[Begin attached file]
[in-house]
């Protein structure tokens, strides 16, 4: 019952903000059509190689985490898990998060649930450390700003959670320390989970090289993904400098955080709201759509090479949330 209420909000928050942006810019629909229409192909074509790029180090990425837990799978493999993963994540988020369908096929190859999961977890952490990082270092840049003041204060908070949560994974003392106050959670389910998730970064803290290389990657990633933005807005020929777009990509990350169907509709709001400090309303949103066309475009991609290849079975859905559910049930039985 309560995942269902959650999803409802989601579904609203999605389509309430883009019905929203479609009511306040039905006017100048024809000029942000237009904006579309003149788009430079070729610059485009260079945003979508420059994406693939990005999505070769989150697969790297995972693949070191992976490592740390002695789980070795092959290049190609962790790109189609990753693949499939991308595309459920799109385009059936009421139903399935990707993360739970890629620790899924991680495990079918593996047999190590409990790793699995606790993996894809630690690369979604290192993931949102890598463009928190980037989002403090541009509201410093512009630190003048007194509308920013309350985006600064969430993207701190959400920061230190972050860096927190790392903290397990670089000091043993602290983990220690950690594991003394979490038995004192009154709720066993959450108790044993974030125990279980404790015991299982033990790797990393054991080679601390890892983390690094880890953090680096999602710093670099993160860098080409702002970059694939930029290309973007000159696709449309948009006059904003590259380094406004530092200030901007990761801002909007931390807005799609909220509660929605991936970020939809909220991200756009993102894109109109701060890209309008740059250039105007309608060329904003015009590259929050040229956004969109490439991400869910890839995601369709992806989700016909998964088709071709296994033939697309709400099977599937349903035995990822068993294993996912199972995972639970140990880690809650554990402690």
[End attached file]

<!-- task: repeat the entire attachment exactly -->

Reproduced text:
[in-house]
């Protein structure tokens, strides 16, 4: 019952903000059509190689985490898990998060649930450390700003959670320390989970090289993904400098955080709201759509090479949330 209420909000928050942006810019629909229409192909074509790029180090990425837990799978493999993963994540988020369908096929190859999961977890952490990082270092840049003041204060908070949560994974003392106050959670389910998730970064803290290389990657990633933005807005020929777009990509990350169907509709709001400090309303949103066309475009991609290849079975859905559910049930039985 309560995942269902959650999803409802989601579904609203999605389509309430883009019905929203479609009511306040039905006017100048024809000029942000237009904006579309003149788009430079070729610059485009260079945003979508420059994406693939990005999505070769989150697969790297995972693949070191992976490592740390002695789980070795092959290049190609962790790109189609990753693949499939991308595309459920799109385009059936009421139903399935990707993360739970890629620790899924991680495990079918593996047999190590409990790793699995606790993996894809630690690369979604290192993931949102890598463009928190980037989002403090541009509201410093512009630190003048007194509308920013309350985006600064969430993207701190959400920061230190972050860096927190790392903290397990670089000091043993602290983990220690950690594991003394979490038995004192009154709720066993959450108790044993974030125990279980404790015991299982033990790797990393054991080679601390890892983390690094880890953090680096999602710093670099993160860098080409702002970059694939930029290309973007000159696709449309948009006059904003590259380094406004530092200030901007990761801002909007931390807005799609909220509660929605991936970020939809909220991200756009993102894109109109701060890209309008740059250039105007309608060329904003015009590259929050040229956004969109490439991400869910890839995601369709992806989700016909998964088709071709296994033939697309709400099977599937349903035995990822068993294993996912199972995972639970140990880690809650554990402690």